What if I offered you a sure-fire investment that would pay $3 to as much as $16 for every dollar wagered? Would you think it was some kind of Ponzi scheme?
But wait! It gets better: This can’t-miss opportunity doesn’t just benefit you — it benefits society. We’re talking about preschool. That $2 to $15 profit represents increased tax receipts over the lifetime of children who attended preschool, as well as reduced use of such things as social services, special education, juvenile detention centers, and prisons.
We don’t generally discuss raising our children in such crass commercial terms, but maybe we should. Because as I found out researching my July ASBJ story — Early Learning, Long-Term Benefits — all our sentimental talk about caring for children and their futures hasn’t spurred the nation into providing critical opportunities for many of its youngest and most vulnerable citizens.
According to the National Institute for Early Education Research (NIEER) at Rutgers, state-level preschool funding fell by $145 per child last year and $700 per child over the past decade. Part of this is surely do to the poor economy over much of that period, but when that economy improves, as it must sooner or later, will the nation put up the kind of money it needs to match its rhetoric?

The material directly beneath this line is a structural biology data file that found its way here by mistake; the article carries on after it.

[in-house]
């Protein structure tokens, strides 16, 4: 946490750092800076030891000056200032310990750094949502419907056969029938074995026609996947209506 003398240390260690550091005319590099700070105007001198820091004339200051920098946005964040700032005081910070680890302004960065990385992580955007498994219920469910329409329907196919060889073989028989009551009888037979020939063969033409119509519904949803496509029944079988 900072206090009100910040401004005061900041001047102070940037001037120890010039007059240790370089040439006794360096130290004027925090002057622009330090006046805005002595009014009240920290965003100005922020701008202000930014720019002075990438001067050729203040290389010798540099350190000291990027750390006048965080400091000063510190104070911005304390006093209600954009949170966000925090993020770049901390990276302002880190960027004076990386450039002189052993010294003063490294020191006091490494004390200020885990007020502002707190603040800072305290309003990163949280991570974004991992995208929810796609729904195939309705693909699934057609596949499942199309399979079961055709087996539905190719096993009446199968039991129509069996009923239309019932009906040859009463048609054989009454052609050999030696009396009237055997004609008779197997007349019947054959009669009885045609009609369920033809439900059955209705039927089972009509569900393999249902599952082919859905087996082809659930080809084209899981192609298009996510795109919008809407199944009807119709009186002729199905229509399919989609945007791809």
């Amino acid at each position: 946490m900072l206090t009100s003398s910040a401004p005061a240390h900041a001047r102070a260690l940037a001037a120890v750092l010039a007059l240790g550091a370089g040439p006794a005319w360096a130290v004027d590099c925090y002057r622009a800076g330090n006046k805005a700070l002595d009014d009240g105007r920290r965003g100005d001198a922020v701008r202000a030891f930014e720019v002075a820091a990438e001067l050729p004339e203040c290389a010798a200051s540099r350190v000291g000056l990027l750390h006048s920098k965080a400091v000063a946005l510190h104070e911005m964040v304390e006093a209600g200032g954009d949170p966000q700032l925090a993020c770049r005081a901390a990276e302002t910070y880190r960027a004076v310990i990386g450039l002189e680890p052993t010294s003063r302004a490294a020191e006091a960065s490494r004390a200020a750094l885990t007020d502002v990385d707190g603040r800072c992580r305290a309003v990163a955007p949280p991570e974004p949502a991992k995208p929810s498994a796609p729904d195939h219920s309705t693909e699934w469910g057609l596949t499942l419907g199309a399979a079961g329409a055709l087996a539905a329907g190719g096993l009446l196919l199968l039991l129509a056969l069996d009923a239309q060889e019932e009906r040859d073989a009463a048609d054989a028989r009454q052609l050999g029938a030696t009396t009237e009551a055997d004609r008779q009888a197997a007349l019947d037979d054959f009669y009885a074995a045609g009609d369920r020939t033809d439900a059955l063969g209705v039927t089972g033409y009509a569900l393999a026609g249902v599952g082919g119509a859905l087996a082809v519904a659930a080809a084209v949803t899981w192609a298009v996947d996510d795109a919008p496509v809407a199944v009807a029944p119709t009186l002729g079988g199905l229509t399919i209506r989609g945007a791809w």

There are some positive signs. Throughout the country, forward-thinking school districts are putting new emphasis on the quality of their students’ lives before kindergarten. And they’re realizing that to be successful they don’t have to do this alone — indeed, that they must have the support of a wide community network, the creation of which promises dividends every bit as rich as the kind of numbers mentioned above.
For the July story, I visited one of these districts close to ASBJ’s home: the Montgomery County (Md.) Public Schools, a large, urban, highly diverse district where 90 percent of 12th graders graduate from high school and 77 percent of these graduates go to college.
Many other districts across the country that are doing the same thing and working to make preschool a seamless part of their now-PreK-12 curriculum.
You could say they’re doing it because “children or our future” or something equally heart-warming. Or you could just all it a smart investment.